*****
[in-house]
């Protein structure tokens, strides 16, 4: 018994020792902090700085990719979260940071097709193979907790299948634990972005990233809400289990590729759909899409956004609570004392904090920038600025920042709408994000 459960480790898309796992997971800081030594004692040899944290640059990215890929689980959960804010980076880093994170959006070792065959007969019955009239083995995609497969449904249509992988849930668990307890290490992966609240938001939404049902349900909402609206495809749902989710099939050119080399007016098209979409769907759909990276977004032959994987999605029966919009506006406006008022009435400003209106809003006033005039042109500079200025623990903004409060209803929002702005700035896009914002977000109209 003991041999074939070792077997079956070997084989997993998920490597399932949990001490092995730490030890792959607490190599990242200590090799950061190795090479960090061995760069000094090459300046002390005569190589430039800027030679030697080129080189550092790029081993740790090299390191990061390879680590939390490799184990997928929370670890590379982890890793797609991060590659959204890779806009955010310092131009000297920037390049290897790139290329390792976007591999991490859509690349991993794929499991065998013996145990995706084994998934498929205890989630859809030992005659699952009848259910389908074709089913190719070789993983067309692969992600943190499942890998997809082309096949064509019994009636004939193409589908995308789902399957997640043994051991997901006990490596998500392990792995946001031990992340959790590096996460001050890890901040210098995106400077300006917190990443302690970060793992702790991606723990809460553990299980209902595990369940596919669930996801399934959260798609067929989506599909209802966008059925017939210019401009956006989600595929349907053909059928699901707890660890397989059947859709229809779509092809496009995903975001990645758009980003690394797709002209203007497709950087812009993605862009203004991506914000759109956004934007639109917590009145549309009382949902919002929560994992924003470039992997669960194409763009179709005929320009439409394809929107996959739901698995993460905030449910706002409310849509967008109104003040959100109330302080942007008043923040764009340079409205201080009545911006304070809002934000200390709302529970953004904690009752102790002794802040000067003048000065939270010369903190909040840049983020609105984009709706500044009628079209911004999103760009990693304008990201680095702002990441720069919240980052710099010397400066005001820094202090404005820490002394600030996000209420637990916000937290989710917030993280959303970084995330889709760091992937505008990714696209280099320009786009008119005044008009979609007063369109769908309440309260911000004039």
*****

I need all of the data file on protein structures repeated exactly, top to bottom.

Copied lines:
[in-house]
């Protein structure tokens, strides 16, 4: 018994020792902090700085990719979260940071097709193979907790299948634990972005990233809400289990590729759909899409956004609570004392904090920038600025920042709408994000 459960480790898309796992997971800081030594004692040899944290640059990215890929689980959960804010980076880093994170959006070792065959007969019955009239083995995609497969449904249509992988849930668990307890290490992966609240938001939404049902349900909402609206495809749902989710099939050119080399007016098209979409769907759909990276977004032959994987999605029966919009506006406006008022009435400003209106809003006033005039042109500079200025623990903004409060209803929002702005700035896009914002977000109209 003991041999074939070792077997079956070997084989997993998920490597399932949990001490092995730490030890792959607490190599990242200590090799950061190795090479960090061995760069000094090459300046002390005569190589430039800027030679030697080129080189550092790029081993740790090299390191990061390879680590939390490799184990997928929370670890590379982890890793797609991060590659959204890779806009955010310092131009000297920037390049290897790139290329390792976007591999991490859509690349991993794929499991065998013996145990995706084994998934498929205890989630859809030992005659699952009848259910389908074709089913190719070789993983067309692969992600943190499942890998997809082309096949064509019994009636004939193409589908995308789902399957997640043994051991997901006990490596998500392990792995946001031990992340959790590096996460001050890890901040210098995106400077300006917190990443302690970060793992702790991606723990809460553990299980209902595990369940596919669930996801399934959260798609067929989506599909209802966008059925017939210019401009956006989600595929349907053909059928699901707890660890397989059947859709229809779509092809496009995903975001990645758009980003690394797709002209203007497709950087812009993605862009203004991506914000759109956004934007639109917590009145549309009382949902919002929560994992924003470039992997669960194409763009179709005929320009439409394809929107996959739901698995993460905030449910706002409310849509967008109104003040959100109330302080942007008043923040764009340079409205201080009545911006304070809002934000200390709302529970953004904690009752102790002794802040000067003048000065939270010369903190909040840049983020609105984009709706500044009628079209911004999103760009990693304008990201680095702002990441720069919240980052710099010397400066005001820094202090404005820490002394600030996000209420637990916000937290989710917030993280959303970084995330889709760091992937505008990714696209280099320009786009008119005044008009979609007063369109769908309440309260911000004039």